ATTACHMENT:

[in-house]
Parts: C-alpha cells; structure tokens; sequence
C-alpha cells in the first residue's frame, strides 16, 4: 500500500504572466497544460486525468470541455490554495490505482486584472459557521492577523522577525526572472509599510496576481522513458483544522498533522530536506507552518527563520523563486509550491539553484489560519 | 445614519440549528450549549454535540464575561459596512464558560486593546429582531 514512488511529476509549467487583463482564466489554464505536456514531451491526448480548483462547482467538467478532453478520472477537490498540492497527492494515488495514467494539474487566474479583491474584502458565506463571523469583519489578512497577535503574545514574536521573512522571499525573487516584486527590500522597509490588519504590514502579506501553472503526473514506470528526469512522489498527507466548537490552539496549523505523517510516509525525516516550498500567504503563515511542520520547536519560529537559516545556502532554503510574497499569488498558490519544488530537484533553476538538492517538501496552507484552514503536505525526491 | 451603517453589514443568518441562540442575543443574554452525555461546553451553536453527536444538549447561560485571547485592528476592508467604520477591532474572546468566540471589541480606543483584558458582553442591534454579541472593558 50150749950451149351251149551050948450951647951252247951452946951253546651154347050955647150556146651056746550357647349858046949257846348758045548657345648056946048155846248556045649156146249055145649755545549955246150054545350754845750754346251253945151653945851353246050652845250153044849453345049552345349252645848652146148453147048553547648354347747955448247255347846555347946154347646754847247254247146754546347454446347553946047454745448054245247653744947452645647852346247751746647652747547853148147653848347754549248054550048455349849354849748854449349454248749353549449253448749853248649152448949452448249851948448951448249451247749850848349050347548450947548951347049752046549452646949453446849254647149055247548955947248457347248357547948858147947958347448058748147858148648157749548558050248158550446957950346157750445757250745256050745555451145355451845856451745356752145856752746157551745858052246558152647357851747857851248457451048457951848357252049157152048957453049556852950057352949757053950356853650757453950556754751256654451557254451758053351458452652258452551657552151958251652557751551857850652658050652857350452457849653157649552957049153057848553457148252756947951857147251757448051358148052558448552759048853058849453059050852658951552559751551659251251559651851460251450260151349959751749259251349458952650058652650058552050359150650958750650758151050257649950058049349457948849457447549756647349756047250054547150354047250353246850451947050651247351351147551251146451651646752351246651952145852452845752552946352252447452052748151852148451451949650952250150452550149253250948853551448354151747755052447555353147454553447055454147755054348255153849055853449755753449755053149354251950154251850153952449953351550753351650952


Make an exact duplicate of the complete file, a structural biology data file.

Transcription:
[in-house]
Parts: C-alpha cells; structure tokens; sequence
C-alpha cells in the first residue's frame, strides 16, 4: 500500500504572466497544460486525468470541455490554495490505482486584472459557521492577523522577525526572472509599510496576481522513458483544522498533522530536506507552518527563520523563486509550491539553484489560519 | 445614519440549528450549549454535540464575561459596512464558560486593546429582531 514512488511529476509549467487583463482564466489554464505536456514531451491526448480548483462547482467538467478532453478520472477537490498540492497527492494515488495514467494539474487566474479583491474584502458565506463571523469583519489578512497577535503574545514574536521573512522571499525573487516584486527590500522597509490588519504590514502579506501553472503526473514506470528526469512522489498527507466548537490552539496549523505523517510516509525525516516550498500567504503563515511542520520547536519560529537559516545556502532554503510574497499569488498558490519544488530537484533553476538538492517538501496552507484552514503536505525526491 | 451603517453589514443568518441562540442575543443574554452525555461546553451553536453527536444538549447561560485571547485592528476592508467604520477591532474572546468566540471589541480606543483584558458582553442591534454579541472593558 50150749950451149351251149551050948450951647951252247951452946951253546651154347050955647150556146651056746550357647349858046949257846348758045548657345648056946048155846248556045649156146249055145649755545549955246150054545350754845750754346251253945151653945851353246050652845250153044849453345049552345349252645848652146148453147048553547648354347747955448247255347846555347946154347646754847247254247146754546347454446347553946047454745448054245247653744947452645647852346247751746647652747547853148147653848347754549248054550048455349849354849748854449349454248749353549449253448749853248649152448949452448249851948448951448249451247749850848349050347548450947548951347049752046549452646949453446849254647149055247548955947248457347248357547948858147947958347448058748147858148648157749548558050248158550446957950346157750445757250745256050745555451145355451845856451745356752145856752746157551745858052246558152647357851747857851248457451048457951848357252049157152048957453049556852950057352949757053950356853650757453950556754751256654451557254451758053351458452652258452551657552151958251652557751551857850652658050652857350452457849653157649552957049153057848553457148252756947951857147251757448051358148052558448552759048853058849453059050852658951552559751551659251251559651851460251450260151349959751749259251349458952650058652650058552050359150650958750650758151050257649950058049349457948849457447549756647349756047250054547150354047250353246850451947050651247351351147551251146451651646752351246651952145852452845752552946352252447452052748151852148451451949650952250150452550149253250948853551448354151747755052447555353147454553447055454147755054348255153849055853449755753449755053149354251950154251850153952449953351550753351650952